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About 30 years ago, my fly club gave me a framed set of member's flies as an award for editing the newsletter for 15 years. Since then other club members and I have made framed fly displays, often for our biannual conservation auctions. Most recently, I had a low-contrast color enlargement made of a photo of Chopaka Lake, and on it mounted eight of my trout stillwater patterns. It was in an attractive frame that I'd bought for $2 at a Goodwill store. A local frame shop helped me put it together for a modest price. I suggest that you go a similar route for a start, framing one or a few flies in a shadow box or level frame. (I recommend a near-white background; note the visibility difference between Mark Mercer's two framed sets, above.)
 

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I have a cabinet in my living room that has a few fishing items within. There is a box of nice steelhead flies, the fly I caught my sailfish on, a Winchester Fly reel, two perrine auto reels, an outfit that supported Casting for Recovery; a pink Ross CLA 4 reel w'pink Teeny fly Line, and a TFO Casting for Recovery Rod, and a few other odds and ends that have some meaning to me. I share it with my wife's collection of "pink ladies" that she bought to support breast cancer research. I also have a complete set of Left'y Little Library that I bought in the '90's. Everything inside, including the flies, has some specific meaning to either her or me or both of us.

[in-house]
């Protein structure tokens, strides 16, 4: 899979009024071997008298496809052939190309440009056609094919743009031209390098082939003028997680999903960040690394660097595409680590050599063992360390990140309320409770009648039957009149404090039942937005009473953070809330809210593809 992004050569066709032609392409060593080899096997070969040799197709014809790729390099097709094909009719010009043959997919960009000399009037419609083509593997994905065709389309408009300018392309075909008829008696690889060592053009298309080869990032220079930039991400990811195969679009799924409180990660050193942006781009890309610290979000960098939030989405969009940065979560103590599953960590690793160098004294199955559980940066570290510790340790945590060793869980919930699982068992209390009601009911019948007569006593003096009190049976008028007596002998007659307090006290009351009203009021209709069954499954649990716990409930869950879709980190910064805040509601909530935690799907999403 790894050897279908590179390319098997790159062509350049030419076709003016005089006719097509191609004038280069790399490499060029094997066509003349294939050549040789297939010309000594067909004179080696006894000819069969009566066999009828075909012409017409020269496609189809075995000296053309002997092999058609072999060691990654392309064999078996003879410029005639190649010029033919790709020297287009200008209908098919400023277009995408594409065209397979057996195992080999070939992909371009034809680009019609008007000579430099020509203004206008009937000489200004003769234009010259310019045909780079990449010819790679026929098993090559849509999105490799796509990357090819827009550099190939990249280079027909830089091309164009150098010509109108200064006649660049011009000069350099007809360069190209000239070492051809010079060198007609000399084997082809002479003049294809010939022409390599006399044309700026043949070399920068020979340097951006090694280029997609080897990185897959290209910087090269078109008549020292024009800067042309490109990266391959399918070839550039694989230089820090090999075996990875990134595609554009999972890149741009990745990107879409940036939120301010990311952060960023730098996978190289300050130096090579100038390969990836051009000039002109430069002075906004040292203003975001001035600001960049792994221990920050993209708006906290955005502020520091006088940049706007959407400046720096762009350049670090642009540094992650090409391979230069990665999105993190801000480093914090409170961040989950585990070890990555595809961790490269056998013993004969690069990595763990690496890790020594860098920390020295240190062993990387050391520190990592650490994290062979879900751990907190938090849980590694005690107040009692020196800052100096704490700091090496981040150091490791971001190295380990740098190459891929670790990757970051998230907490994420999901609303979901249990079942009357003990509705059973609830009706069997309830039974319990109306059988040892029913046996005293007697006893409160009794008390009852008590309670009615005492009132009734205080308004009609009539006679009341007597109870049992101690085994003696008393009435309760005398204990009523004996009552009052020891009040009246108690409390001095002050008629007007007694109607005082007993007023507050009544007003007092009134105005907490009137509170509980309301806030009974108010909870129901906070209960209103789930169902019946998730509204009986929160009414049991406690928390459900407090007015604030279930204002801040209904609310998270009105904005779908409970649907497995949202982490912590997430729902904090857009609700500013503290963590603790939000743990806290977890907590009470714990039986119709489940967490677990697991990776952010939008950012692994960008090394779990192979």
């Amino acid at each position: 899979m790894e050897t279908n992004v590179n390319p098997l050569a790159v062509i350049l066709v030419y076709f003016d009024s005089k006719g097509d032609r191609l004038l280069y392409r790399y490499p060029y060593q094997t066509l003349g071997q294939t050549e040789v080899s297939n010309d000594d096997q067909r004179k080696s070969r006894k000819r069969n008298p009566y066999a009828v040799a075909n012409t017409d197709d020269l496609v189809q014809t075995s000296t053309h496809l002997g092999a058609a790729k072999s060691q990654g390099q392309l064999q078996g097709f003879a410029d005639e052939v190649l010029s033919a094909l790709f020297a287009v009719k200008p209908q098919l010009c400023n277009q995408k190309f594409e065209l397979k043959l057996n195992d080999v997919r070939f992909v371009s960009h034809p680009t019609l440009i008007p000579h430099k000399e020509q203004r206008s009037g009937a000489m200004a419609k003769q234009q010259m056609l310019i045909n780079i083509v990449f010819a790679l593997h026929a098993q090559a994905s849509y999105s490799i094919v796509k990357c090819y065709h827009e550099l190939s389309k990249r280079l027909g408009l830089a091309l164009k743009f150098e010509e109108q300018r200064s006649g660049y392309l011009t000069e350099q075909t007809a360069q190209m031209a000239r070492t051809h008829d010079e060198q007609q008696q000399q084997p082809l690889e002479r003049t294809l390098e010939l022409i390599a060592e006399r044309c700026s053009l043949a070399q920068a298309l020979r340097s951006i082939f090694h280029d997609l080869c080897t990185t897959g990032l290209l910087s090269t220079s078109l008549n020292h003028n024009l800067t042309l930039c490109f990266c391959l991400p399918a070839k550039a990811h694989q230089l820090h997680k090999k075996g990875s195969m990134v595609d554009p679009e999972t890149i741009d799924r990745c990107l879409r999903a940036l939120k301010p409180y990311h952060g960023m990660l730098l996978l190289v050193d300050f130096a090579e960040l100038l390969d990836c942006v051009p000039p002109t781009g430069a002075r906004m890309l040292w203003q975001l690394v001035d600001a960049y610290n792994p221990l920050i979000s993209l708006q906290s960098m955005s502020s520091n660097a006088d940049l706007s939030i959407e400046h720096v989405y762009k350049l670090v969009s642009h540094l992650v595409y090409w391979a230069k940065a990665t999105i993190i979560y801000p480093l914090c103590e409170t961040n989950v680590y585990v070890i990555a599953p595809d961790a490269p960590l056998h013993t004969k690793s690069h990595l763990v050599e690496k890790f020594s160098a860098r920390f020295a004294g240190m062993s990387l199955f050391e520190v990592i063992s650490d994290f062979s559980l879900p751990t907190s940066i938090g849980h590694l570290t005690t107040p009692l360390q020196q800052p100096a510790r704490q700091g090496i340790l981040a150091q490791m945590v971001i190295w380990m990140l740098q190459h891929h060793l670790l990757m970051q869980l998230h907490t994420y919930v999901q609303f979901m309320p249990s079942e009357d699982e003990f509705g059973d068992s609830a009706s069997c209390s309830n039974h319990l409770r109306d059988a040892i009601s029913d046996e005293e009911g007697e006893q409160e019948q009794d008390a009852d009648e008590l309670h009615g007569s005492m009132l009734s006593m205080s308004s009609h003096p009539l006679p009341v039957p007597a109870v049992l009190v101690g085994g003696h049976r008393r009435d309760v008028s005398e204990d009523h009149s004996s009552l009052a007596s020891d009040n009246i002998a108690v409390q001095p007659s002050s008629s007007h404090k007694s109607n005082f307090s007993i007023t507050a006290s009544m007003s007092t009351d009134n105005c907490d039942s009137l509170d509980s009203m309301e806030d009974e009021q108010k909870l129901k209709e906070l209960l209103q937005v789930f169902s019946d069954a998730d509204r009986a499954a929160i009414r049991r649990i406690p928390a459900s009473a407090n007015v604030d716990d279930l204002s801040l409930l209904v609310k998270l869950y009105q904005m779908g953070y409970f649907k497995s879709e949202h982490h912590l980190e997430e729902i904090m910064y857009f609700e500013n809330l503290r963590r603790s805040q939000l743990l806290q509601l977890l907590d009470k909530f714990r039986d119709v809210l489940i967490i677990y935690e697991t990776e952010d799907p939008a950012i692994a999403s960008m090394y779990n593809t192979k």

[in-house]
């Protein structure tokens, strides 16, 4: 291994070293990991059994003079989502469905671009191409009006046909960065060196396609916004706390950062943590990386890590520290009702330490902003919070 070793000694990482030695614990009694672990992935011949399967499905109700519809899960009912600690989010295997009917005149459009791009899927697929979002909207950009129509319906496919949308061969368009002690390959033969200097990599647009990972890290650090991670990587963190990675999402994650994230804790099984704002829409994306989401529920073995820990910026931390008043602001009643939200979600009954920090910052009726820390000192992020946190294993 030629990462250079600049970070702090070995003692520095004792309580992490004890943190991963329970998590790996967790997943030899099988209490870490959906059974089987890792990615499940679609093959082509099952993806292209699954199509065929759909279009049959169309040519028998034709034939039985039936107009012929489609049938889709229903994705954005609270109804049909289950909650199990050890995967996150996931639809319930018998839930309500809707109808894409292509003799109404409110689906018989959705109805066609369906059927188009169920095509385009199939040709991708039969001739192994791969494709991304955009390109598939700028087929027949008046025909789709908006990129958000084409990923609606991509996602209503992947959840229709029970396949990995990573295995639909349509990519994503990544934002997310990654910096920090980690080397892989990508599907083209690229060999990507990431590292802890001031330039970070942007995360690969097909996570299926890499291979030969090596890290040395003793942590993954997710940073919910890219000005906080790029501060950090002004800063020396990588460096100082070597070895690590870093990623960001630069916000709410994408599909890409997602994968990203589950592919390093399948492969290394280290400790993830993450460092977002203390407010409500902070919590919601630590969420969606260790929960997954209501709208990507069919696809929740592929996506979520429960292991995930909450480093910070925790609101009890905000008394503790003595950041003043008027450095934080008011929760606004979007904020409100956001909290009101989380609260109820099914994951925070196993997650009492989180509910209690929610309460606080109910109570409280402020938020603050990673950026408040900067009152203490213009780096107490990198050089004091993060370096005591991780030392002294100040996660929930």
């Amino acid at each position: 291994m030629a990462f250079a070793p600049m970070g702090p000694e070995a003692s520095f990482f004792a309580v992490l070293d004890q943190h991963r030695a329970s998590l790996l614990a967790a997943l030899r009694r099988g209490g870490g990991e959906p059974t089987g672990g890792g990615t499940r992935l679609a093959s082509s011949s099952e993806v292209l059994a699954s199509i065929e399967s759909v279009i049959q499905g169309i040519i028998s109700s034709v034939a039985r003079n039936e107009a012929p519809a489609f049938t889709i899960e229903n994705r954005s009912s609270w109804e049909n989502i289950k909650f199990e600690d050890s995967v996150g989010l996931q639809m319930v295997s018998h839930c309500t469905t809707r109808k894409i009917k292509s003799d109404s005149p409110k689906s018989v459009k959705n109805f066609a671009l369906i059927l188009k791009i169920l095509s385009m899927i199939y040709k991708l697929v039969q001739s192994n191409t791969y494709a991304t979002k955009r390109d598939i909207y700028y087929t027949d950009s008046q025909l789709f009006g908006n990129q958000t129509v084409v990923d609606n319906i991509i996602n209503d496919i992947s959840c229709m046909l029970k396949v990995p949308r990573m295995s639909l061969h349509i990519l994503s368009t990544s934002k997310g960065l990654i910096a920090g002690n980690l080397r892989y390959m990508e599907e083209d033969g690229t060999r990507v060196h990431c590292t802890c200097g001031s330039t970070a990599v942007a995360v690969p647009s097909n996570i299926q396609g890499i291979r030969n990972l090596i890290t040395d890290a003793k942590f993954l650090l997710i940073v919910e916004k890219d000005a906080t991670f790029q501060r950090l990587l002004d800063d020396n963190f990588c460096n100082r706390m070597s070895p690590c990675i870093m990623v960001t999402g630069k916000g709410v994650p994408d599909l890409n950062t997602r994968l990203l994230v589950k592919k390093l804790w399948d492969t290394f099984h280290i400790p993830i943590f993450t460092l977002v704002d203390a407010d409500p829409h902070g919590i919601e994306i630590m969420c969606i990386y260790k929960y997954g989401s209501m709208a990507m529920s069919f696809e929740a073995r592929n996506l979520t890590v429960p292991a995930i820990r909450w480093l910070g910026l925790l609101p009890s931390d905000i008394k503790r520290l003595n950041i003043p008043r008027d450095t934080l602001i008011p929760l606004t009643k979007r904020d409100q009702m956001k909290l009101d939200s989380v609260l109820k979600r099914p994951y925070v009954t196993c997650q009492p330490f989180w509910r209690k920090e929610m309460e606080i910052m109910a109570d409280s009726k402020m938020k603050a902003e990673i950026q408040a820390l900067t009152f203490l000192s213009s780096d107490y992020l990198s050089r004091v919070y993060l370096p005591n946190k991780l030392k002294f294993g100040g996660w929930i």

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I've always loved the look of a nicely tied steelhead fly. I recently purchased a wooden fly box from an artisan in California, and stocked it with steelhead flies (and a couple of Atlantic salmon flies I got from Labrador a few years ago) to display on the mantle of my fireplace (pics below). Do any of you have flies on display around the house?
I was lucky enough to have Bob Quigley as a friend. He was one of the most innovative fly tiers I've ever met. I have a number of his flies I want to display. They are small trout flies so I'm having difficulty figuring out how to mount them in the shadowbox. I thought about using a little bit of glue of some kind and mounting the hooks that way. I've done shadow boxes before with larger steelhead and salmon flies but nothing like this. I thought perhaps a little dab of hot glue and then hold the hook onto it until the glue dries. Suggestions?
 

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Hiouch: Most flies look better when mounted to show a side view. One can use flexible wire, with the knot on the back side of a sheet, or base. For my lake fly display, I devised this method: for each fly, I used a flytying awl to punch two holes, corresponding to the hook eye and the bend. I threaded a needle and positioned a small collar button behind each hole. I made several stitches through a hole, around the hook eye or bend, then back through the button. That holds the fly securely, and it can be removed in the future, if necessary.